The Thermal Degradation of Copolymers of Vinyl Alcohol

Bakhat, Mohammad Feroze (1976) The Thermal Degradation of Copolymers of Vinyl Alcohol. PhD thesis, University of Glasgow.

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Abstract

Since poly(vinyl acetate), poly(vinyl alcohol), poly(vinyl butyral) and their intermediate copolymers are important commercial plastics and since it is important that commercial materials should be as stable as possible to the environment, a great deal of attention has been given studying the relationship between the synthesis and thermal stability of these materials. Brief notes on the general concept of polymer degradation, the history of poly(vinyl acetate), poly(vinyl alcohol) and poly(vinyl butyral) and their commercial importance in various fields are given in Chapter 1. The introductory chapter also reviews briefly the relationships between the chemical structure and thermal stability of vinyl copolymers. Chapter 2 includes a list of material used in this work and gives a description of the apparatus and experimental techniques employed in the present study. The first part deals with the method of preparation of the copolymers of vinyl alcohol and the second section describes the techniques of thermal analysis used to identify the degradation products. A detailed study of the hydrolysis of poly(vinyl acetate) is given in Chapter 3. The initial rate is independent of the NaOH/ester ratio and reaction follows second order kinetics in the initial stages. The rate of a reaction responds to solvent composition, reaction temperature and the nature of the catalyst. In the ethanol/H2O solvent system, the rate is enhanced by a closer coiling of the macromolecules. The thermal degradation of poly(vinyl acetate) and copolymers of vinyl acetate and vinyl alcohol is discussed in detail in Chapter 4. The copolymers are less stable than poly(vinyl acetate) below 340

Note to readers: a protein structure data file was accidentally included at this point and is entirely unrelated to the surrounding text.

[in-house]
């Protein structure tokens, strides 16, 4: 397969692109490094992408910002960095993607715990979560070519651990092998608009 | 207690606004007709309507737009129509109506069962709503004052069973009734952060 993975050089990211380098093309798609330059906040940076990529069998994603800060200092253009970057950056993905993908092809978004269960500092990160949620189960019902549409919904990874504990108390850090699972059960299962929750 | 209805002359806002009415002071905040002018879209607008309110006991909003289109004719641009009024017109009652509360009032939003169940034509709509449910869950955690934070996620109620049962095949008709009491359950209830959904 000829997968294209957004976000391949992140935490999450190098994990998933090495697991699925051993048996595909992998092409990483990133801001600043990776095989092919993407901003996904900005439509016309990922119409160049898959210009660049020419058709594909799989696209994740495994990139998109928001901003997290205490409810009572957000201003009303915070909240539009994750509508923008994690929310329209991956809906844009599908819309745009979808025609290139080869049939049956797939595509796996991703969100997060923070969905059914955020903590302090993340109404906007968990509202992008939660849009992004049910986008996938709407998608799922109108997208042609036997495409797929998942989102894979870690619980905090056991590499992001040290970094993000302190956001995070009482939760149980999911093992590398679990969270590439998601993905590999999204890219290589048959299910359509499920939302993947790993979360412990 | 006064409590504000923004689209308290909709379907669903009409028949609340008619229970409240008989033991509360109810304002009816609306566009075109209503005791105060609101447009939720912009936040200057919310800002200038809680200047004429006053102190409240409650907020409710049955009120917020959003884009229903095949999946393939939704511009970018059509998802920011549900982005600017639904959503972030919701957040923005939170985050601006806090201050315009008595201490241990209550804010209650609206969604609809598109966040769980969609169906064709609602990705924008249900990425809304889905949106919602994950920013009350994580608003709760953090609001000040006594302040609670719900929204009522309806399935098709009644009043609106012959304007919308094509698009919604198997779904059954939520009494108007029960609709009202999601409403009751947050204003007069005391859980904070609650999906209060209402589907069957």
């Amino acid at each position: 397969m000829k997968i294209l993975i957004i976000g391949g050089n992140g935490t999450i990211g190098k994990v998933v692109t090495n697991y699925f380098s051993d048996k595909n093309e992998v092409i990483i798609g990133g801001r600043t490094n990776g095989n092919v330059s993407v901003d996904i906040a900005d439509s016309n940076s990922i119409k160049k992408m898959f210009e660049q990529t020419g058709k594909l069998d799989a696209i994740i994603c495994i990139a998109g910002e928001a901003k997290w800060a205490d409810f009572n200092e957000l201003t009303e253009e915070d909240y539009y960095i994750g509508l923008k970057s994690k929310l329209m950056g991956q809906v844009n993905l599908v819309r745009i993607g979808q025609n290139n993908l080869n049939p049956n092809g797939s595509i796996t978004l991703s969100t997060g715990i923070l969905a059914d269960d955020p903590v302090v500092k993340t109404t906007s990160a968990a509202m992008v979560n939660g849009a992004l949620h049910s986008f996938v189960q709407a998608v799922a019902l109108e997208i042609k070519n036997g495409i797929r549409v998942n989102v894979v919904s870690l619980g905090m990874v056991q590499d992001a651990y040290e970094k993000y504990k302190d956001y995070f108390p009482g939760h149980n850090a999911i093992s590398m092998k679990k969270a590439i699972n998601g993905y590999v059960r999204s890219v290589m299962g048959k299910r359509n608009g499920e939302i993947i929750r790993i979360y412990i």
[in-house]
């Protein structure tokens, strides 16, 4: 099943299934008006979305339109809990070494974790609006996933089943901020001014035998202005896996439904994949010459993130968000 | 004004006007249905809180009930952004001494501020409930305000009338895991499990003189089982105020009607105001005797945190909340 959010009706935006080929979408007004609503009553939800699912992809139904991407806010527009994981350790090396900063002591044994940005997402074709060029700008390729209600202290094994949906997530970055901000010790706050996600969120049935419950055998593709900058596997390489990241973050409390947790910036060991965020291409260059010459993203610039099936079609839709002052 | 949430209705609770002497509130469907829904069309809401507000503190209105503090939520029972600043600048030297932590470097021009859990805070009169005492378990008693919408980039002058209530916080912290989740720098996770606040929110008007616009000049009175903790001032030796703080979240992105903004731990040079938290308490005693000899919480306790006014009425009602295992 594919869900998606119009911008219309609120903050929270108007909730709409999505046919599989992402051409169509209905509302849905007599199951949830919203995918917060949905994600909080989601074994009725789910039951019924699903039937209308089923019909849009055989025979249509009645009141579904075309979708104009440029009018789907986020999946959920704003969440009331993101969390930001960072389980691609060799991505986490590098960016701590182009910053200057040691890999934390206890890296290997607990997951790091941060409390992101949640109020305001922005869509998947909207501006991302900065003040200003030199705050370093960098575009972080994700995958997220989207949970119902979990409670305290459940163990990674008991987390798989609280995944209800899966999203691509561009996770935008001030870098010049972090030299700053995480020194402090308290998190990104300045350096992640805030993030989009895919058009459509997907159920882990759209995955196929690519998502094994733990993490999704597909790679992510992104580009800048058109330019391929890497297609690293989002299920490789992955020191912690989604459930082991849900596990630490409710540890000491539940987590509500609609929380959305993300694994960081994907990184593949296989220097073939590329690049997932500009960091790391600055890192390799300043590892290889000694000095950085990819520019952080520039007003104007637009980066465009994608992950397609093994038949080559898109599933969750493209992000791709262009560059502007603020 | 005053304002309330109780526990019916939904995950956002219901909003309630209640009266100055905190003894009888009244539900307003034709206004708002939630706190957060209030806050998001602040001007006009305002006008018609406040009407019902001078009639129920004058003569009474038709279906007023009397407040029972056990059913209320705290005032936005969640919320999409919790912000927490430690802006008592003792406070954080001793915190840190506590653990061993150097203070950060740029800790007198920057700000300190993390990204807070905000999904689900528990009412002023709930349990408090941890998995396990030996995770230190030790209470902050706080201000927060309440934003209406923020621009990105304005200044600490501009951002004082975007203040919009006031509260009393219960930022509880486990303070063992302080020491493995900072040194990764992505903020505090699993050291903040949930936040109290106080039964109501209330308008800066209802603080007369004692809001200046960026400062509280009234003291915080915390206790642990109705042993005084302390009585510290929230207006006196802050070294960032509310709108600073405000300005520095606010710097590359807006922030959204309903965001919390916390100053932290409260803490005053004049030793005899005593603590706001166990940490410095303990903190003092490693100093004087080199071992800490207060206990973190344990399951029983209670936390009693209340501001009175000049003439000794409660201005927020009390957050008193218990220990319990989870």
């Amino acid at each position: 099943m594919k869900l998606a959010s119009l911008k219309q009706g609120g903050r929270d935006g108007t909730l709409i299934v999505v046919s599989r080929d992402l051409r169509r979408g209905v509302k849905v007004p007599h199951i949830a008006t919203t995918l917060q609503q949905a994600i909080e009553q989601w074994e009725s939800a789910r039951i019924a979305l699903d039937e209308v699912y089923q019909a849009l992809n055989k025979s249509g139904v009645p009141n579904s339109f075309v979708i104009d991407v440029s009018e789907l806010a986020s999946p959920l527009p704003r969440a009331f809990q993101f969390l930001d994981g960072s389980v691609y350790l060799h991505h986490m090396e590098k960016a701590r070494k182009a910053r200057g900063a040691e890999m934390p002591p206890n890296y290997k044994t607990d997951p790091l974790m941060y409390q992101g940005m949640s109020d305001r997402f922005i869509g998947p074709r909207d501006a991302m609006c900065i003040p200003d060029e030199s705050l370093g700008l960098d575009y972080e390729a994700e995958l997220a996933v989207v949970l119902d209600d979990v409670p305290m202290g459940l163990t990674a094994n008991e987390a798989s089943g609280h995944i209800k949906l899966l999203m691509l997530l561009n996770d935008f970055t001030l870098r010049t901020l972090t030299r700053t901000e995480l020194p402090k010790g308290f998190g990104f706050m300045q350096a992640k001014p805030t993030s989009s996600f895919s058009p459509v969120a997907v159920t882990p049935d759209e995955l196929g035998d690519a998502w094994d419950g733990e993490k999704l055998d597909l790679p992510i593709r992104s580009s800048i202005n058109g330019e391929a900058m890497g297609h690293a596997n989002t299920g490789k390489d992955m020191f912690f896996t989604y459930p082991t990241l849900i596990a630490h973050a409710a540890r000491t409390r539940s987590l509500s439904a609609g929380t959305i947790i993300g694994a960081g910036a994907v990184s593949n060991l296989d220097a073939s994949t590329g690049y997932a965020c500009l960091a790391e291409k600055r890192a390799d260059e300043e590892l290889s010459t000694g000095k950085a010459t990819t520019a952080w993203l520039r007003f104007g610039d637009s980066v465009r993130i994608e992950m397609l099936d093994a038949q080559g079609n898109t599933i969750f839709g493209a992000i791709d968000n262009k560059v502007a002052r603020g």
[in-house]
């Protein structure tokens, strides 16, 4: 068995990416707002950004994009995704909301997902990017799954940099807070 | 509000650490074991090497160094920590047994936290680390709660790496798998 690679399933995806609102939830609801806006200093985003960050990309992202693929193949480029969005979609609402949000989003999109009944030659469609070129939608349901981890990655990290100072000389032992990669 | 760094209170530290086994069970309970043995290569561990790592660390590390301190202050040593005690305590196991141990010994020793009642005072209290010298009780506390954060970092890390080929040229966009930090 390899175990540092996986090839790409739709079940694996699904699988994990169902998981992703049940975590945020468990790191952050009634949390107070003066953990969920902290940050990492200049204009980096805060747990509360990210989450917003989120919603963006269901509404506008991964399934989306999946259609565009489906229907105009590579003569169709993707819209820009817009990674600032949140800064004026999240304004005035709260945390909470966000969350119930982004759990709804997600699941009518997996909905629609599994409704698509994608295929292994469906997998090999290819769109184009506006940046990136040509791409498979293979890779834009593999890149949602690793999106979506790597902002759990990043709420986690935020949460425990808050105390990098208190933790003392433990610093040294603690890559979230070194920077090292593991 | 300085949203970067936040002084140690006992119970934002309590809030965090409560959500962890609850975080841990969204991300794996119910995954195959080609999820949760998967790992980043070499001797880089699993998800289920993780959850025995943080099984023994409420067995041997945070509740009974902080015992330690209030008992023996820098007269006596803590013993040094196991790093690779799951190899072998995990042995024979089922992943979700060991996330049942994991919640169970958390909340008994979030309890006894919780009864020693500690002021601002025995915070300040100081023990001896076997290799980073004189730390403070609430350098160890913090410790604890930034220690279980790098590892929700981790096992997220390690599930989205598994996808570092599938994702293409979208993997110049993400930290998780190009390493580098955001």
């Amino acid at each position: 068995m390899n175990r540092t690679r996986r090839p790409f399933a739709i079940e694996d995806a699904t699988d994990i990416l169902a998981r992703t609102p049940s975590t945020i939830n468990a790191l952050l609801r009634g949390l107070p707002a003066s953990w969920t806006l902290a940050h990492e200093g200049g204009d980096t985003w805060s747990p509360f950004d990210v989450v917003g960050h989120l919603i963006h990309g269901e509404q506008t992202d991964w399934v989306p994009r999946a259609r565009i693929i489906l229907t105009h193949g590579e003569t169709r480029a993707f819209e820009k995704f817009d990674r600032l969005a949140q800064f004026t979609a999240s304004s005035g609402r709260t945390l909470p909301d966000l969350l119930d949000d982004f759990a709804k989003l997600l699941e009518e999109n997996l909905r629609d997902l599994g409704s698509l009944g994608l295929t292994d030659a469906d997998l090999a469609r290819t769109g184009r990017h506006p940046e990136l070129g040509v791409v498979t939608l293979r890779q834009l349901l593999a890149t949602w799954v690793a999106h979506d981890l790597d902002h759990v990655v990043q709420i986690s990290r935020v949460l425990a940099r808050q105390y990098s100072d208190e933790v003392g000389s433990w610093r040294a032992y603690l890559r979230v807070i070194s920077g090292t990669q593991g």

Item Type: Thesis (PhD)
Qualification Level: Doctoral
Keywords: Polymer chemistry, Thermodynamics
Date of Award: 1976
Depositing User: Enlighten Team
Unique ID: glathesis:1976-78742
Copyright: Copyright of this thesis is held by the author.
Date Deposited: 30 Jan 2020 14:57
Last Modified: 30 Jan 2020 14:57
URI: http://theses.gla.ac.uk/id/eprint/78742

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